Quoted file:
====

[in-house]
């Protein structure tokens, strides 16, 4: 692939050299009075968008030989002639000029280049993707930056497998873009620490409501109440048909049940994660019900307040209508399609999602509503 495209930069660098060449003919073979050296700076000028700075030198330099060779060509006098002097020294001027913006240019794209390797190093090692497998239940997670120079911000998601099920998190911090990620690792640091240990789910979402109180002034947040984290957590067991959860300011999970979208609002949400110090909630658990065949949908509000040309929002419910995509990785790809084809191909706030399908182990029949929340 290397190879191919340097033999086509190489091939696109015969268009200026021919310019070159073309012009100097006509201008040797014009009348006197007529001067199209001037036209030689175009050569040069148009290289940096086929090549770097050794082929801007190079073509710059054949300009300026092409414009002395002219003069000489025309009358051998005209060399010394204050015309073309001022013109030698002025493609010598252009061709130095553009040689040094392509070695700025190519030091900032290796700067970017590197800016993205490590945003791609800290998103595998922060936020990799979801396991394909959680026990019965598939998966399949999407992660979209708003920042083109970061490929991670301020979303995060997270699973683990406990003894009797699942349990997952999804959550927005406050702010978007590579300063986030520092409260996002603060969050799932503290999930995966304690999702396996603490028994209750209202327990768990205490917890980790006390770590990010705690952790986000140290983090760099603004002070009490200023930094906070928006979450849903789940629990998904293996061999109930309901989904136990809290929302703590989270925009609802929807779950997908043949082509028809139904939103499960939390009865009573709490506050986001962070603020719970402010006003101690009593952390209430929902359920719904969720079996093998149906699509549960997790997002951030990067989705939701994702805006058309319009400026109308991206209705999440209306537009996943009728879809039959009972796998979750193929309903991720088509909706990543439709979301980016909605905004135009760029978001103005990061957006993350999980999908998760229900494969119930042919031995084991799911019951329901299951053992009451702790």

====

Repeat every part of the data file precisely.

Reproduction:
[in-house]
């Protein structure tokens, strides 16, 4: 692939050299009075968008030989002639000029280049993707930056497998873009620490409501109440048909049940994660019900307040209508399609999602509503 495209930069660098060449003919073979050296700076000028700075030198330099060779060509006098002097020294001027913006240019794209390797190093090692497998239940997670120079911000998601099920998190911090990620690792640091240990789910979402109180002034947040984290957590067991959860300011999970979208609002949400110090909630658990065949949908509000040309929002419910995509990785790809084809191909706030399908182990029949929340 290397190879191919340097033999086509190489091939696109015969268009200026021919310019070159073309012009100097006509201008040797014009009348006197007529001067199209001037036209030689175009050569040069148009290289940096086929090549770097050794082929801007190079073509710059054949300009300026092409414009002395002219003069000489025309009358051998005209060399010394204050015309073309001022013109030698002025493609010598252009061709130095553009040689040094392509070695700025190519030091900032290796700067970017590197800016993205490590945003791609800290998103595998922060936020990799979801396991394909959680026990019965598939998966399949999407992660979209708003920042083109970061490929991670301020979303995060997270699973683990406990003894009797699942349990997952999804959550927005406050702010978007590579300063986030520092409260996002603060969050799932503290999930995966304690999702396996603490028994209750209202327990768990205490917890980790006390770590990010705690952790986000140290983090760099603004002070009490200023930094906070928006979450849903789940629990998904293996061999109930309901989904136990809290929302703590989270925009609802929807779950997908043949082509028809139904939103499960939390009865009573709490506050986001962070603020719970402010006003101690009593952390209430929902359920719904969720079996093998149906699509549960997790997002951030990067989705939701994702805006058309319009400026109308991206209705999440209306537009996943009728879809039959009972796998979750193929309903991720088509909706990543439709979301980016909605905004135009760029978001103005990061957006993350999980999908998760229900494969119930042919031995084991799911019951329901299951053992009451702790």